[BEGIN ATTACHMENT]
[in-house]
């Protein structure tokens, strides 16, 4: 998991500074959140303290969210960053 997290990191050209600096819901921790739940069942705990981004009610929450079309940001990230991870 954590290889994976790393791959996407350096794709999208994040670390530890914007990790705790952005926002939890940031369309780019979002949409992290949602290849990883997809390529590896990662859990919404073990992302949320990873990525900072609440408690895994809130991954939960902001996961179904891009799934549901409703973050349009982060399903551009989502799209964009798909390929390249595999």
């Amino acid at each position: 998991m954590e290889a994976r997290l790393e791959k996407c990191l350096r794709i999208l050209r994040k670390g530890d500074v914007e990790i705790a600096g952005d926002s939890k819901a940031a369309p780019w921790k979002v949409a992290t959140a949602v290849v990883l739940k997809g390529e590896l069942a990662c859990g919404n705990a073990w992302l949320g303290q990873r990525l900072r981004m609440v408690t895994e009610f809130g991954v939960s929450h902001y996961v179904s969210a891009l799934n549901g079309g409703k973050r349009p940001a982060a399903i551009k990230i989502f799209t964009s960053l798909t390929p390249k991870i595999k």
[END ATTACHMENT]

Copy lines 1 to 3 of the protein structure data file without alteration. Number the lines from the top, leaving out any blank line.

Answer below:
[in-house]
């Protein structure tokens, strides 16, 4: 998991500074959140303290969210960053 997290990191050209600096819901921790739940069942705990981004009610929450079309940001990230991870 954590290889994976790393791959996407350096794709999208994040670390530890914007990790705790952005926002939890940031369309780019979002949409992290949602290849990883997809390529590896990662859990919404073990992302949320990873990525900072609440408690895994809130991954939960902001996961179904891009799934549901409703973050349009982060399903551009989502799209964009798909390929390249595999």
């Amino acid at each position: 998991m954590e290889a994976r997290l790393e791959k996407c990191l350096r794709i999208l050209r994040k670390g530890d500074v914007e990790i705790a600096g952005d926002s939890k819901a940031a369309p780019w921790k979002v949409a992290t959140a949602v290849v990883l739940k997809g390529e590896l069942a990662c859990g919404n705990a073990w992302l949320g303290q990873r990525l900072r981004m609440v408690t895994e009610f809130g991954v939960s929450h902001y996961v179904s969210a891009l799934n549901g079309g409703k973050r349009p940001a982060a399903i551009k990230i989502f799209t964009s960053l798909t390929p390249k991870i595999k």